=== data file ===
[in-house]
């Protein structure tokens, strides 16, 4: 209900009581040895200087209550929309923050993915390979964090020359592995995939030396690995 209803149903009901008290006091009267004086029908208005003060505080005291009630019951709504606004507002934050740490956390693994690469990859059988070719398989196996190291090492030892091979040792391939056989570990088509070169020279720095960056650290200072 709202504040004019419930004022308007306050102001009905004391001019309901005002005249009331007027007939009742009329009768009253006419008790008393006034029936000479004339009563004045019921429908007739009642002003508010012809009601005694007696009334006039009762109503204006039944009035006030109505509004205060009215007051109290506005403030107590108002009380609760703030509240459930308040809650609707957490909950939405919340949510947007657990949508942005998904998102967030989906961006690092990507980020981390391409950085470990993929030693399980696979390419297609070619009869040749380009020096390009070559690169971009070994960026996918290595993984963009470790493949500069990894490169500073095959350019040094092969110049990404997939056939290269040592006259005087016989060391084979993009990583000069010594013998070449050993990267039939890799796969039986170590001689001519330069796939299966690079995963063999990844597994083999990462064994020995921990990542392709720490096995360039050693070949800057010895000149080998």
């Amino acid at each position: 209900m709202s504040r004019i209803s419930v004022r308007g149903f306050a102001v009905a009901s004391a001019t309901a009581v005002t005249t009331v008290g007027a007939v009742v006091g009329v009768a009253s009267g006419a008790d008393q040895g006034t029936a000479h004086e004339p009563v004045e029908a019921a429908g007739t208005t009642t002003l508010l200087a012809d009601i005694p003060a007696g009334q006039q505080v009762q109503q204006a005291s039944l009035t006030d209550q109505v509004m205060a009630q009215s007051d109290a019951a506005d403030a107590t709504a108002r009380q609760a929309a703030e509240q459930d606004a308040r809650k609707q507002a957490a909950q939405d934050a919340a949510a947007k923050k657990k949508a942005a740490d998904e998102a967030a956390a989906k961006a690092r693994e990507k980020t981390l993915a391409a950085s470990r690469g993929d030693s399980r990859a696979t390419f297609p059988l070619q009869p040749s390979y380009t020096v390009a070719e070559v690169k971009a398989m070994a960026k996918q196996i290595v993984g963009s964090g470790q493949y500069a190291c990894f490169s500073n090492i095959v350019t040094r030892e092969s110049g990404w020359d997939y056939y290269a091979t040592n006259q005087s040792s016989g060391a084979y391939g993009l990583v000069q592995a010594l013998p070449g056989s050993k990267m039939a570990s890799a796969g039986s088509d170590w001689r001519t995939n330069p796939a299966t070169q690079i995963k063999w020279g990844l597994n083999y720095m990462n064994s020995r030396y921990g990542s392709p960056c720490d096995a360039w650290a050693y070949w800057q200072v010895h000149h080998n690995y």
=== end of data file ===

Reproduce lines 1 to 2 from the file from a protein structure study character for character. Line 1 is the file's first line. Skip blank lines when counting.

[in-house]
């Protein structure tokens, strides 16, 4: 209900009581040895200087209550929309923050993915390979964090020359592995995939030396690995 209803149903009901008290006091009267004086029908208005003060505080005291009630019951709504606004507002934050740490956390693994690469990859059988070719398989196996190291090492030892091979040792391939056989570990088509070169020279720095960056650290200072 709202504040004019419930004022308007306050102001009905004391001019309901005002005249009331007027007939009742009329009768009253006419008790008393006034029936000479004339009563004045019921429908007739009642002003508010012809009601005694007696009334006039009762109503204006039944009035006030109505509004205060009215007051109290506005403030107590108002009380609760703030509240459930308040809650609707957490909950939405919340949510947007657990949508942005998904998102967030989906961006690092990507980020981390391409950085470990993929030693399980696979390419297609070619009869040749380009020096390009070559690169971009070994960026996918290595993984963009470790493949500069990894490169500073095959350019040094092969110049990404997939056939290269040592006259005087016989060391084979993009990583000069010594013998070449050993990267039939890799796969039986170590001689001519330069796939299966690079995963063999990844597994083999990462064994020995921990990542392709720490096995360039050693070949800057010895000149080998």